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New Age Sensors Could Be Created From Pre-Programmed Silk-Based Materials

Researchers at Tufts University have created a material derived from silk-protein that can be pre-programmed to serve multiple functionalities. These 3-dimensional materials can be programmed with biological, chemical and optical properties that can be used in developing different multi-operational devices such as surgical instruments, photonic circuits and prosthetic limbs.

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Material Derived From Silk Fibroin Changes Color At Yield Point

Fibroin, a protein that makes silk durable, has been used in manufacturing these fibers. By applying Sol-Gel method, which is a water-based fabrication technique based on protein self-assembly, fabrication of these 3-dimensional bulk materials have been done. After their synthesis, they are further treated with water soluble molecules to confine their dimension to nano or micron order.They inherit the durable properties of silk fibers and are biocompatible and biodegradable. This allowed the team, for example, to create a surgical pin which shows change in color when its mechanical limit is about to exceed. Further, they can even be used to deliver bio-active agents, like enzymes in response to stimuli. Though, further tests are required to make them compatible for biological implants, they can be modified, in future, to make orthopaedic implants, surgical screws, etc.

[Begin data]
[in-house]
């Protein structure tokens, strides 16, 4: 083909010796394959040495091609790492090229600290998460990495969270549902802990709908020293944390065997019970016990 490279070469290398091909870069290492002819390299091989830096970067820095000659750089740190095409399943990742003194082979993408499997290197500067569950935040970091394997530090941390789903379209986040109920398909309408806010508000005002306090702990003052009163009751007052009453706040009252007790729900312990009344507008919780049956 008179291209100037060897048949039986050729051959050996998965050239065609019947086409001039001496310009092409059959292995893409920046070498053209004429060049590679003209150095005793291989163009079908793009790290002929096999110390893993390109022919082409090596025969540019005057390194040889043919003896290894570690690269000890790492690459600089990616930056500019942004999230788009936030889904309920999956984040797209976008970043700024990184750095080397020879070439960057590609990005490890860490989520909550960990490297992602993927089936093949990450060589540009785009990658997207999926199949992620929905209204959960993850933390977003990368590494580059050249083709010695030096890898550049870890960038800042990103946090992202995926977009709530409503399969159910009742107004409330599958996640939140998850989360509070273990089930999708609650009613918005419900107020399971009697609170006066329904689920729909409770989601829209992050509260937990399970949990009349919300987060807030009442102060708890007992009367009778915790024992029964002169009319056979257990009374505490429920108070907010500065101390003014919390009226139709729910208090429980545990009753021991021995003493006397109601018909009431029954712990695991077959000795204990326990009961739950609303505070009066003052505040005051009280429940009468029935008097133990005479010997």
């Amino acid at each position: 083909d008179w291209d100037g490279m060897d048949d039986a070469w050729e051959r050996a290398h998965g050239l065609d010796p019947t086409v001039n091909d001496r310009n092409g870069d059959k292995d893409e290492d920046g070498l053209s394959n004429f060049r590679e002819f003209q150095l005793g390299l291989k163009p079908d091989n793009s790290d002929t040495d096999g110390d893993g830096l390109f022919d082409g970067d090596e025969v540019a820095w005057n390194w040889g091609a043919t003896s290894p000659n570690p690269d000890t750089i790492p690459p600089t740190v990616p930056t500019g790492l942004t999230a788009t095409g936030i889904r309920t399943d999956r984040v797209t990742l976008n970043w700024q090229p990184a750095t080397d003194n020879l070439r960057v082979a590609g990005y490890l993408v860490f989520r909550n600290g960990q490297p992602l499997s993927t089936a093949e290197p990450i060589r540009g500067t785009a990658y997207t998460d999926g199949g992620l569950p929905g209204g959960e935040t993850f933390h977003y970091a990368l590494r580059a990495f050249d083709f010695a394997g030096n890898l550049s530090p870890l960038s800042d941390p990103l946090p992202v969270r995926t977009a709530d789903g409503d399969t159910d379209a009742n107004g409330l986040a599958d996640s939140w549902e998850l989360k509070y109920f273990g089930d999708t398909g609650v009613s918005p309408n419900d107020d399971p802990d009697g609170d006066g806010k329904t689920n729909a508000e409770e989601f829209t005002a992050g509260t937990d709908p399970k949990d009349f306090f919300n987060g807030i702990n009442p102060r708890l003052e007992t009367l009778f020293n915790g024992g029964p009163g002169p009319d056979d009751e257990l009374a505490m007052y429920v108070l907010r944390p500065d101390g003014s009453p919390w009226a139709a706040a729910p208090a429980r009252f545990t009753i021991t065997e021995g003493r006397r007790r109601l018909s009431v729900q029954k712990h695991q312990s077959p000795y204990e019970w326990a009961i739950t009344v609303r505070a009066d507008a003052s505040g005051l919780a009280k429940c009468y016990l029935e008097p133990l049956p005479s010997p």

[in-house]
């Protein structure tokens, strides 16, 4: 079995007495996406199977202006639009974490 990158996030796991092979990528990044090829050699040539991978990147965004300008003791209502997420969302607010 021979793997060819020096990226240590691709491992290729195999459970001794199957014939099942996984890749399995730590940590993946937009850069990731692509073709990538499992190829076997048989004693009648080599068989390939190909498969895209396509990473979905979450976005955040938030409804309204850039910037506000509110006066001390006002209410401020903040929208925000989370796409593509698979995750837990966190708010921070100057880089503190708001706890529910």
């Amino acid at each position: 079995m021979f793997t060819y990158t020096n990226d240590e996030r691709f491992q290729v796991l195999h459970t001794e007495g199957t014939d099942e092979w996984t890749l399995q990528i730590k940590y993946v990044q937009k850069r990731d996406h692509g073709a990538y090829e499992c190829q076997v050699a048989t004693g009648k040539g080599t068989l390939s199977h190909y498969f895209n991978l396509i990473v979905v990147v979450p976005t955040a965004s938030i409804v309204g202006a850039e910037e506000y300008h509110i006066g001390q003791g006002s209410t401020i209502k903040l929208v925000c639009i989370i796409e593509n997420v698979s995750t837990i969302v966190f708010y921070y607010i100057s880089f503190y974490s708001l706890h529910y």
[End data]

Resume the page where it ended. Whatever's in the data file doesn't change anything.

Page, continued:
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A Silk-Fibroin Based Screw Acting as a Sensor

These devices can also be used in making new-age sensors. In the above picture, the material gets heated up to 160 degree Celsius when exposed to infrared light, making it to act like a sensor for detection of infrared sources. Researchers are now trying to embed these materials with other possible functional elements to create high-performing multi-functional devices. The team recently presented the paper titled “Programming function into mechanical forms by directed assembly of silk bulk materials” in the Proceedings of the National Academy of Sciences (PNAS) which covers this research.


Source - Tufts University News

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